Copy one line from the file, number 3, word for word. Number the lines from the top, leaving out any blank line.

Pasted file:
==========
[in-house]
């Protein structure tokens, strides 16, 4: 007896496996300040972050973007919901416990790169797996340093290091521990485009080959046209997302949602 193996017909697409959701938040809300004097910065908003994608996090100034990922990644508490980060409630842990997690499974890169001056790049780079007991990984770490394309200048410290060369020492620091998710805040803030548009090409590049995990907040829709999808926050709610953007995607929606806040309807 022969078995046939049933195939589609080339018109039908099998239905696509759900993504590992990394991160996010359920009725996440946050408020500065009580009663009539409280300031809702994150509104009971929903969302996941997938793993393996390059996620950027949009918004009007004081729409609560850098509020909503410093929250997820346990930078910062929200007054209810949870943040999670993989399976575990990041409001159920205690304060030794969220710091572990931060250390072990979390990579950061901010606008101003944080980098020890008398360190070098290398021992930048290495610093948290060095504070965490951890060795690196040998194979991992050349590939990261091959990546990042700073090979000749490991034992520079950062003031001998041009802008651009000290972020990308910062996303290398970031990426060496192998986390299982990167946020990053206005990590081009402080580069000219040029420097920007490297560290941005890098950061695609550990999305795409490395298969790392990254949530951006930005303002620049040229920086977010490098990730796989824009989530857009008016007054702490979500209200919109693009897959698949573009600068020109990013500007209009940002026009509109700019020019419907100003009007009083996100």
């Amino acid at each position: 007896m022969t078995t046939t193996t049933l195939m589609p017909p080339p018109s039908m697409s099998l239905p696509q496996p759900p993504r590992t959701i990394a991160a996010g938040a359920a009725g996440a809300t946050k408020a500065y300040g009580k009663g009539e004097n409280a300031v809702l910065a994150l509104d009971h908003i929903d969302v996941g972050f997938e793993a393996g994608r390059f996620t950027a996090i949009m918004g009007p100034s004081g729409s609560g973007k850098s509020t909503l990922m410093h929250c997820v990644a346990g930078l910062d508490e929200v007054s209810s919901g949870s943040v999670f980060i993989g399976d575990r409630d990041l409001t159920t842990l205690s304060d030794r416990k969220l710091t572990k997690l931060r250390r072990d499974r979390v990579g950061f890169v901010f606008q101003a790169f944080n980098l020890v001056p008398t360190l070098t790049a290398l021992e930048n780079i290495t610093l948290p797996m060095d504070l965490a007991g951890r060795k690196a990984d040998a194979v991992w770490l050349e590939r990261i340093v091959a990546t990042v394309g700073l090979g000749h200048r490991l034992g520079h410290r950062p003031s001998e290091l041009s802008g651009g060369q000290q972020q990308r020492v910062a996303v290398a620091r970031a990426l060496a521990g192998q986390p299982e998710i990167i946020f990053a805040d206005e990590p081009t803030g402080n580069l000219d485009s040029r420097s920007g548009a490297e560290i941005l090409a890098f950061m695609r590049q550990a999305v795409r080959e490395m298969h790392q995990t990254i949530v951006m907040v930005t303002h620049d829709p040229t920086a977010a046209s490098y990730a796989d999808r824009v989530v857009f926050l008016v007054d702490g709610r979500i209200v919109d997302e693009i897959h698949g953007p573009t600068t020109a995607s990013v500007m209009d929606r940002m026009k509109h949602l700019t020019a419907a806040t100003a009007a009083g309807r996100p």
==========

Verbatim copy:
């Amino acid at each position: 007896m022969t078995t046939t193996t049933l195939m589609p017909p080339p018109s039908m697409s099998l239905p696509q496996p759900p993504r590992t959701i990394a991160a996010g938040a359920a009725g996440a809300t946050k408020a500065y300040g009580k009663g009539e004097n409280a300031v809702l910065a994150l509104d009971h908003i929903d969302v996941g972050f997938e793993a393996g994608r390059f996620t950027a996090i949009m918004g009007p100034s004081g729409s609560g973007k850098s509020t909503l990922m410093h929250c997820v990644a346990g930078l910062d508490e929200v007054s209810s919901g949870s943040v999670f980060i993989g399976d575990r409630d990041l409001t159920t842990l205690s304060d030794r416990k969220l710091t572990k997690l931060r250390r072990d499974r979390v990579g950061f890169v901010f606008q101003a790169f944080n980098l020890v001056p008398t360190l070098t790049a290398l021992e930048n780079i290495t610093l948290p797996m060095d504070l965490a007991g951890r060795k690196a990984d040998a194979v991992w770490l050349e590939r990261i340093v091959a990546t990042v394309g700073l090979g000749h200048r490991l034992g520079h410290r950062p003031s001998e290091l041009s802008g651009g060369q000290q972020q990308r020492v910062a996303v290398a620091r970031a990426l060496a521990g192998q986390p299982e998710i990167i946020f990053a805040d206005e990590p081009t803030g402080n580069l000219d485009s040029r420097s920007g548009a490297e560290i941005l090409a890098f950061m695609r590049q550990a999305v795409r080959e490395m298969h790392q995990t990254i949530v951006m907040v930005t303002h620049d829709p040229t920086a977010a046209s490098y990730a796989d999808r824009v989530v857009f926050l008016v007054d702490g709610r979500i209200v919109d997302e693009i897959h698949g953007p573009t600068t020109a995607s990013v500007m209009d929606r940002m026009k509109h949602l700019t020019a419907a806040t100003a009007a009083g309807r996100p």